Dartmouth Hopes To Become Coed

Dartmouth College, which today ended a five-day coed living experiment, has finally succumbed to the coeducational bug that has recently gripped the Ivy League.

"The girls added some excitement to what otherwise would have been another dismal week," said a staff member of the Daily Dartmouth. "Overall reaction from students, girls, and faculty alike was that Dartmouth should definitely go coed," he said.

One thousand girls from a dozen eastern colleges participated in the program. They went to classes, roomed in dormitories temporarily vacated by the Dartmouth students, and participated in many extra-curricular activities. The girls helped put out a coed newspaper and were allowed to attend club meetings.

A coed from Vassar, the Boston Globe quoted, described Dartmouth as "a sylvan bucolic place with a good academic climate." She went on to comment on the week, "we must have coeducation; girls intellectually sit on their fannies when they are alone."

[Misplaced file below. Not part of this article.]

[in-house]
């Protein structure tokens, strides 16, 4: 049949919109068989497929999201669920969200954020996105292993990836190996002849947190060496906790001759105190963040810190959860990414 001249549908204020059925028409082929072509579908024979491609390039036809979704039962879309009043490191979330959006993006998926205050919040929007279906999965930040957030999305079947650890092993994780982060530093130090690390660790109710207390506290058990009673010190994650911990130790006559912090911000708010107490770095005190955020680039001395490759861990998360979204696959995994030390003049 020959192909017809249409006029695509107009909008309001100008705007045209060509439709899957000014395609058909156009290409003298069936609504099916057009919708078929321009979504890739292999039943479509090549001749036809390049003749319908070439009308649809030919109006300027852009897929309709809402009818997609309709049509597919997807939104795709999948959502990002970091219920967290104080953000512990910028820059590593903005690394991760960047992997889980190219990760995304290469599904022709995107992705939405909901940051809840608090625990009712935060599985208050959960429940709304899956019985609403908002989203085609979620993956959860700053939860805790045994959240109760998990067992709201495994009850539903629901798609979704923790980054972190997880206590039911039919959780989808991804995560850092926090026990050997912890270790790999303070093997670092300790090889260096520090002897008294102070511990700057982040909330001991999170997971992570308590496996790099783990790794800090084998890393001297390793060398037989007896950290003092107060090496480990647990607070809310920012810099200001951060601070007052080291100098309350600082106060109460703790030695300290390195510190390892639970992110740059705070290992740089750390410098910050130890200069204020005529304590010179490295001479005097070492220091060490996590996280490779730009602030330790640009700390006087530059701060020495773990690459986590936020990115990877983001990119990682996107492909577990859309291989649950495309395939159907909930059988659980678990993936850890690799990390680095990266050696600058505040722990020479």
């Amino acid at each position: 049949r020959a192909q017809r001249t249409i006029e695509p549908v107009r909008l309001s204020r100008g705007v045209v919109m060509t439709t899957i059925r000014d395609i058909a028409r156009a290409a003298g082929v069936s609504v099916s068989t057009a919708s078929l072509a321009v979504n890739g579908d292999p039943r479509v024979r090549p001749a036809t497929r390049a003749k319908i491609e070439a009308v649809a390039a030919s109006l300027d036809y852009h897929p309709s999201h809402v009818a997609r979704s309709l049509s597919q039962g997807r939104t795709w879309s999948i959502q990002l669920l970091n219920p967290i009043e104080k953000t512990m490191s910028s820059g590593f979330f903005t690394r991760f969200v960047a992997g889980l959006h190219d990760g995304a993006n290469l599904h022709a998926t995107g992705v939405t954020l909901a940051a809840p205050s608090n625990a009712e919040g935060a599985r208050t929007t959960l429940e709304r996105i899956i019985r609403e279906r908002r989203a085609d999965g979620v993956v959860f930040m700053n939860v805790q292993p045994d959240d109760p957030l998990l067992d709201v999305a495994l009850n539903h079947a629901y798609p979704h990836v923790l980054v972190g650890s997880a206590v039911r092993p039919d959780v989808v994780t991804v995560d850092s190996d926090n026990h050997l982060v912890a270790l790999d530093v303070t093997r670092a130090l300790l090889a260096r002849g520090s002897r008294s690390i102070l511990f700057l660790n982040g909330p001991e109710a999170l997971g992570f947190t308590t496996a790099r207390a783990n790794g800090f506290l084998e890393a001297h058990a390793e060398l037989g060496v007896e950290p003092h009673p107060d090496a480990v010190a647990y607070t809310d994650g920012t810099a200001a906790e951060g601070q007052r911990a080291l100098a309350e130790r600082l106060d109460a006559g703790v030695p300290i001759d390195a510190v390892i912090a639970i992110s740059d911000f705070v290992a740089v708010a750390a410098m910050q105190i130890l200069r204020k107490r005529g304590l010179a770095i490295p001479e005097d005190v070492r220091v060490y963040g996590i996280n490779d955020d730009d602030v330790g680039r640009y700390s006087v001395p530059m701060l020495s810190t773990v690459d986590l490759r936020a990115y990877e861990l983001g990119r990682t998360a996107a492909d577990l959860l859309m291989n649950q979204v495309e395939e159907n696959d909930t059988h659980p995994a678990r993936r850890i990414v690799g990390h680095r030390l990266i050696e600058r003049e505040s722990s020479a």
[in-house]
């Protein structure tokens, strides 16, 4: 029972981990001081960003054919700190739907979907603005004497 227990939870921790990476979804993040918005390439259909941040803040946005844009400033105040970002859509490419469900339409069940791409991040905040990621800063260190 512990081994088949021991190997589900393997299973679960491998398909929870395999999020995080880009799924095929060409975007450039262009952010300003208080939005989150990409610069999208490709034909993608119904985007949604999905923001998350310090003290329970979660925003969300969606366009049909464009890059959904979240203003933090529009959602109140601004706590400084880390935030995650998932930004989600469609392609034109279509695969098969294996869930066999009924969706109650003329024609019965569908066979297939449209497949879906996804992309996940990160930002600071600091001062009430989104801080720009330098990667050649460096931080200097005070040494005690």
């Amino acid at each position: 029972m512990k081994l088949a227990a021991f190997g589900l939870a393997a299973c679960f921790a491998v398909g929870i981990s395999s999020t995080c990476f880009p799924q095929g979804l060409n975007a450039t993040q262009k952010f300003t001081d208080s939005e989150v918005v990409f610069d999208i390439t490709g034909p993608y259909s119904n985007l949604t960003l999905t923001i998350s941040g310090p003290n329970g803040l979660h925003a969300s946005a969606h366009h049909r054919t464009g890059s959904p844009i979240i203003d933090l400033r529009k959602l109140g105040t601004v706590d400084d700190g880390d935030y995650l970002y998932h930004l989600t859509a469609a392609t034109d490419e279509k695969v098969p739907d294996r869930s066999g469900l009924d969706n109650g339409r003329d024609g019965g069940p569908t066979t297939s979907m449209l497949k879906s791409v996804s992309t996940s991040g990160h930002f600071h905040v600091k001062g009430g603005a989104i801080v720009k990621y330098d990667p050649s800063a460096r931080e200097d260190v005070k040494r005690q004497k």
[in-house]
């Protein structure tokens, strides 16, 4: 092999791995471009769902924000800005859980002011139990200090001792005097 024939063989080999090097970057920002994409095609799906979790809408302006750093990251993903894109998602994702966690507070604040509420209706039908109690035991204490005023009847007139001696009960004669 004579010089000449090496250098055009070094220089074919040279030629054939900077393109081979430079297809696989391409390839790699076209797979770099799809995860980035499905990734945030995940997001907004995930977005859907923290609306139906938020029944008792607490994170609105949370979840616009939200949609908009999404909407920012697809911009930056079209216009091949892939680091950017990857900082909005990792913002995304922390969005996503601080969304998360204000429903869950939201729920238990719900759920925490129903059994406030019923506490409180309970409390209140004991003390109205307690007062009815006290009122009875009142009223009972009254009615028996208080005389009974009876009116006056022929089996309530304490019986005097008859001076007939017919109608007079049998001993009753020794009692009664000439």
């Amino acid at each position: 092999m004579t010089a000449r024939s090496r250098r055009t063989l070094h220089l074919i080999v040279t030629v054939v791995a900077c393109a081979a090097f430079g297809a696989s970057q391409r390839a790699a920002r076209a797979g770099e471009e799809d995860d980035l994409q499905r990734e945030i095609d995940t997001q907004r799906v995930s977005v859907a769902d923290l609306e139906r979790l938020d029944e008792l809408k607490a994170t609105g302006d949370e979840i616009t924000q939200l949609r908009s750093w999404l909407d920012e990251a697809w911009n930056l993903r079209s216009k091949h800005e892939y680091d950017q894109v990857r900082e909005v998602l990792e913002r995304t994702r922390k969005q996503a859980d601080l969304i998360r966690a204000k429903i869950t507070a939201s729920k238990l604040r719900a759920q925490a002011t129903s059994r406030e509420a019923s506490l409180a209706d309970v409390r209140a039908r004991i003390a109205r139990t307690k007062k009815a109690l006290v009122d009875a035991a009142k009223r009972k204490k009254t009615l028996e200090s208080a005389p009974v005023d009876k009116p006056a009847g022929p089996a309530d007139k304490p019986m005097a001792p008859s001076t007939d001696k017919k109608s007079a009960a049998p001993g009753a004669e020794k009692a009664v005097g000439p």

Although the girls joined campus activities, the Daily Dartmouth member did not feel the experiment legitimately showed what coeducation would be like.

"The week was more social than educational," he said. "Having girls around was just too different for us to accept them as regular students. It was the parties that really mattered," he said.

The Campus Conference, an organization handling campus planning, has recommended to the Board of Trustees that a committee be named to investigate coeducation at Dartmouth. The "coed week" committee will report the results of this week's experiment to this group.